Property tax cut emerges from fight
Now at least 60 percent of voters must approve the tax package.

Article Courtesy of The St. Petersburg Times


Published October 30, 2007

TALLAHASSEE - After several failed attempts, the Legislature on Monday voted to put a property tax cut plan on the January ballot that would save taxpayers $12.4-billion over five years.

The House's 97-18 vote of approval was more a capitulation to the Senate than it was an embrace of the final package. With a deadline for final action looming and House and Senate leaders at loggerheads, the Senate rushed the plan through its chamber earlier in the day and then left town to avoid further negotiation.


"Quite frankly, we may have seen the best that this institution - the House and Senate together - can do on this," said an openly disappointed House Speaker Marco Rubio, R-Miami.

Now, Florida voters will consider a Jan. 29 referendum on a property tax plan with three major components: doubling the $25,000 homestead exemption, at an estimated average savings of $240 a year; allowing people to keep their accrued Save Our Homes benefits when they move; and imposing a 10 percent annual cap on nonhomestead assessments.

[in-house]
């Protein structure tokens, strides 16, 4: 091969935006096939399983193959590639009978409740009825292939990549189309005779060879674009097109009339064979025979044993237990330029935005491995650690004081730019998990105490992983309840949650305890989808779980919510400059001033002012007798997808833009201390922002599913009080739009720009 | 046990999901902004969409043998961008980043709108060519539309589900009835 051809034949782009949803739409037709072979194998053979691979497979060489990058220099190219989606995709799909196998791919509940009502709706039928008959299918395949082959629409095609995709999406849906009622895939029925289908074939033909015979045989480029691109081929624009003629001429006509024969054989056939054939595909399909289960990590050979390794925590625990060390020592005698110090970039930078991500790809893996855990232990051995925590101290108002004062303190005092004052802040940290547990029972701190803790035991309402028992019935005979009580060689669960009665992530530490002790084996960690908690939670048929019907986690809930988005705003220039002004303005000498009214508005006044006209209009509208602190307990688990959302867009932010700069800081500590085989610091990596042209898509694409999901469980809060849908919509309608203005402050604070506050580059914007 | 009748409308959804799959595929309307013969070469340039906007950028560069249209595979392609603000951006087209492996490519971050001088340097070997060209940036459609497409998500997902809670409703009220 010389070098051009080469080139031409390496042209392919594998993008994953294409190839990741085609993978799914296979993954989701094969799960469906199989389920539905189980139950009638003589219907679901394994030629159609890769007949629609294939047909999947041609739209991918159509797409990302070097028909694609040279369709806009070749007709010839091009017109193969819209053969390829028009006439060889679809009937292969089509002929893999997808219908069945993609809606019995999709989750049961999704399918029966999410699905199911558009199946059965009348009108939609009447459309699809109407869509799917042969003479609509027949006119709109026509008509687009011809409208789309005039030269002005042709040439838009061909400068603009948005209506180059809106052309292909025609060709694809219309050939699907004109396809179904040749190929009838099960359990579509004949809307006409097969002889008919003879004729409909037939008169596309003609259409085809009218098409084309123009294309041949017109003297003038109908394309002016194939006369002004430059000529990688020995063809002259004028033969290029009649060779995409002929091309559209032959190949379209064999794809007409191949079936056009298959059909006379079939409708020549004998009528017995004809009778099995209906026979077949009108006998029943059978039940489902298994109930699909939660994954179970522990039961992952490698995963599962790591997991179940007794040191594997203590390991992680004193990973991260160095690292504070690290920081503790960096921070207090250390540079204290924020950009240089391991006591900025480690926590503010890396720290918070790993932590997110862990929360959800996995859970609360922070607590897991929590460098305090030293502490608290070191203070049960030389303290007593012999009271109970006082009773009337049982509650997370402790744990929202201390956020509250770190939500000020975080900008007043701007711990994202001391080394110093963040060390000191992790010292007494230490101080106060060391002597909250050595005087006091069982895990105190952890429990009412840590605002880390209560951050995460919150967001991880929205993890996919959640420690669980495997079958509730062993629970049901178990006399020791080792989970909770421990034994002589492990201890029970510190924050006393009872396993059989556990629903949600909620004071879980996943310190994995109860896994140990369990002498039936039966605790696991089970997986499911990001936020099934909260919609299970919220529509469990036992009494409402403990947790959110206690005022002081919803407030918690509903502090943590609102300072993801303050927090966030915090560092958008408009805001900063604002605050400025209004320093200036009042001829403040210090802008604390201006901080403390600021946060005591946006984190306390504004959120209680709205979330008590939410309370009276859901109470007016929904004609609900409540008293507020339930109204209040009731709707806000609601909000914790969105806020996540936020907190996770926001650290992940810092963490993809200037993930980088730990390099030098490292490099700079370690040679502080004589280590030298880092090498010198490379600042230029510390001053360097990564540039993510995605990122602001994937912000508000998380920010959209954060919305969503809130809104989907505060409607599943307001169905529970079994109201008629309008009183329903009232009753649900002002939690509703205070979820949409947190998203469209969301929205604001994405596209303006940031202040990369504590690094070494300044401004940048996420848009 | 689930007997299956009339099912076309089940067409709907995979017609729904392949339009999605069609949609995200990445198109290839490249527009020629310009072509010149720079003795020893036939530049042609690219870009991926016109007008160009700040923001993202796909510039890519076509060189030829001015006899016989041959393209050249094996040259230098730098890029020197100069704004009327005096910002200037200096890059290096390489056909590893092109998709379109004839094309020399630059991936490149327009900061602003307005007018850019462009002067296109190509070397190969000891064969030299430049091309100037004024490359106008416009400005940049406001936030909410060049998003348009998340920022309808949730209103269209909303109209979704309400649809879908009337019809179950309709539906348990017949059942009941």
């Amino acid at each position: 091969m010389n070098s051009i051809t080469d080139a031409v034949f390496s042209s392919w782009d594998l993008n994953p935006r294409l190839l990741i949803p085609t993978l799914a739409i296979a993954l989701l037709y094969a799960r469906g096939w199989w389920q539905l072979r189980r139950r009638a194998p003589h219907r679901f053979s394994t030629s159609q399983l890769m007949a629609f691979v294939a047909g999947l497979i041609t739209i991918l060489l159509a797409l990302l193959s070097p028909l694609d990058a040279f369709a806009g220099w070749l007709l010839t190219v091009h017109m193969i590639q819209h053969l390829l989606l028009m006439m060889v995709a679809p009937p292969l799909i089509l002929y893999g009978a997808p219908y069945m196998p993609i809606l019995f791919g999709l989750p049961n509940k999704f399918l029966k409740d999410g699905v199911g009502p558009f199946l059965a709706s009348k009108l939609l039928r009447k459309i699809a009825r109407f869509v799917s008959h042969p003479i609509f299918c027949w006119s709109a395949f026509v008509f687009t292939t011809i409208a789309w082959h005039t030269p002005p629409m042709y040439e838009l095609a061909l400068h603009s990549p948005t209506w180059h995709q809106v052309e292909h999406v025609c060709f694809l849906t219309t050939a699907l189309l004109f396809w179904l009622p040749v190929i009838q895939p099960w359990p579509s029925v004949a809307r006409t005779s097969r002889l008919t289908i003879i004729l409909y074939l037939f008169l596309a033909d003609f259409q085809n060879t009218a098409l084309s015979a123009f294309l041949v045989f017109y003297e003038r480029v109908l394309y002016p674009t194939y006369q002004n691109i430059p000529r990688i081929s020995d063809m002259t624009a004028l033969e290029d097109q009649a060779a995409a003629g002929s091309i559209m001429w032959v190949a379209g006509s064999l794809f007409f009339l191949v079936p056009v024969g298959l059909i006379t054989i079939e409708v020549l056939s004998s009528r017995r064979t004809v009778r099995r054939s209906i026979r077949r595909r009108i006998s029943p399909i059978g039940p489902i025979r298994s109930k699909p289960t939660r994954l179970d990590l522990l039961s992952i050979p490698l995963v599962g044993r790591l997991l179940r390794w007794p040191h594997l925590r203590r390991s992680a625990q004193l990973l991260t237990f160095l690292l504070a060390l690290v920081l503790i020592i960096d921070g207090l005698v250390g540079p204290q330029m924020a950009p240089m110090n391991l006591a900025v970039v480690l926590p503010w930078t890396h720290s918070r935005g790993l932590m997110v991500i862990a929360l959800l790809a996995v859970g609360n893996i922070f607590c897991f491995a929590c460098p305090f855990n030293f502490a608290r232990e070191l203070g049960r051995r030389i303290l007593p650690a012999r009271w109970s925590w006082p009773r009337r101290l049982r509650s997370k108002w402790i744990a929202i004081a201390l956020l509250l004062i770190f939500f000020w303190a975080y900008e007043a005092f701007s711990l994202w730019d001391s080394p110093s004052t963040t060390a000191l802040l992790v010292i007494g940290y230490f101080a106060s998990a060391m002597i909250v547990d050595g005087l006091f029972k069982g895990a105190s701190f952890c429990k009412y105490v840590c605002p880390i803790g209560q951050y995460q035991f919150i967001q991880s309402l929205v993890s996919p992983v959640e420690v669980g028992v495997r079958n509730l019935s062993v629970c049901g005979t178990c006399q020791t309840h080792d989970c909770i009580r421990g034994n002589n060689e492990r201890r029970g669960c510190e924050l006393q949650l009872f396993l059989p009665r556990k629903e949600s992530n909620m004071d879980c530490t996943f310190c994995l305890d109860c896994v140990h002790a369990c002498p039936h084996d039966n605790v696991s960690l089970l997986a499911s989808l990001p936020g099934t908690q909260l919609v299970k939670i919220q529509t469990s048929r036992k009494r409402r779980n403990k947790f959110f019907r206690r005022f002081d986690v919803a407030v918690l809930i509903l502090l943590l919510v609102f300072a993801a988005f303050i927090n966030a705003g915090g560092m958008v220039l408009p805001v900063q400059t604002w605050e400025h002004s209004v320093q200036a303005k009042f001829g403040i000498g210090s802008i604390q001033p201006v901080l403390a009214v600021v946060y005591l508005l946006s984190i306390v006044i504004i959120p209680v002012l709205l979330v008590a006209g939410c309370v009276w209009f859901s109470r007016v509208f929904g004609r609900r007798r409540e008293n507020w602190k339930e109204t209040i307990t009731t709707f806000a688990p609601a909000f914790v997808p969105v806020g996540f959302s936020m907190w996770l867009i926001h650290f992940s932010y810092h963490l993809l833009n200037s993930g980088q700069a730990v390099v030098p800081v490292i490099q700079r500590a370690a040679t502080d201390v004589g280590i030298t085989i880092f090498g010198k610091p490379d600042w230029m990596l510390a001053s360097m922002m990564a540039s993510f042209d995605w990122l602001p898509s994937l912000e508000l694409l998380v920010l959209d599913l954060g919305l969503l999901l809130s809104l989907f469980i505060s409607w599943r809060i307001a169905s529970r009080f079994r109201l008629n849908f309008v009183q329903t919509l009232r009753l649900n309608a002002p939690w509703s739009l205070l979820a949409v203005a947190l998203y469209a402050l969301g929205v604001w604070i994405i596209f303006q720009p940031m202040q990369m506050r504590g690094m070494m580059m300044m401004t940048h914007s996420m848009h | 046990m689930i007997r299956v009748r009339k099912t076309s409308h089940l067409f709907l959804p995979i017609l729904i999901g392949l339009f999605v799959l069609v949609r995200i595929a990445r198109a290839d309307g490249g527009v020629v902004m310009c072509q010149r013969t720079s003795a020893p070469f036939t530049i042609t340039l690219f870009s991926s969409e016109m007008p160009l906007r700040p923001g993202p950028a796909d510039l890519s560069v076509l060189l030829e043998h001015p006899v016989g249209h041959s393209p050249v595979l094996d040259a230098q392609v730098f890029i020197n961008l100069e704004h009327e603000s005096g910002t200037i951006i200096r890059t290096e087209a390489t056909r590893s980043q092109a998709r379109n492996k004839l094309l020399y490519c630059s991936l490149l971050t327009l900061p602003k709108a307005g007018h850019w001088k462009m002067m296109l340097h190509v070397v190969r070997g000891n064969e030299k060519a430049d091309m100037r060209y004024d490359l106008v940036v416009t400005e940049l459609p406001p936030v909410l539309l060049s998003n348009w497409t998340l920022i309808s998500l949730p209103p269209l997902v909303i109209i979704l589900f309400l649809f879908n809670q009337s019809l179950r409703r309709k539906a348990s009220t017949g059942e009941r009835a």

For the changes to become law, at least 60 percent of voters must approve.

Left out of the final package were provisions that House 

Celebrating are, from left, Lt. Gov. Jeff Kottkamp, Senate President Ken Pruitt, Gov. Charlie Crist, and Sen. Daniel Webster. Speaker Marco Rubio and other House leaders didn't join them.

members had sought, including ones offering targeted tax breaks for low-income seniors and first-time home buyers.

"I'm extremely frustrated," said Rep. Frank Attkisson, R-Kissimmee. He said the final deal was narrowly written by senators who "do not feel there's a real property tax issue in this state."

The vote came after a day of anger and disappointment in the House, which had sought deeper cuts and blamed the Senate for tossing an all-or-nothing proposal their way with little time to analyze it and no chance to change it.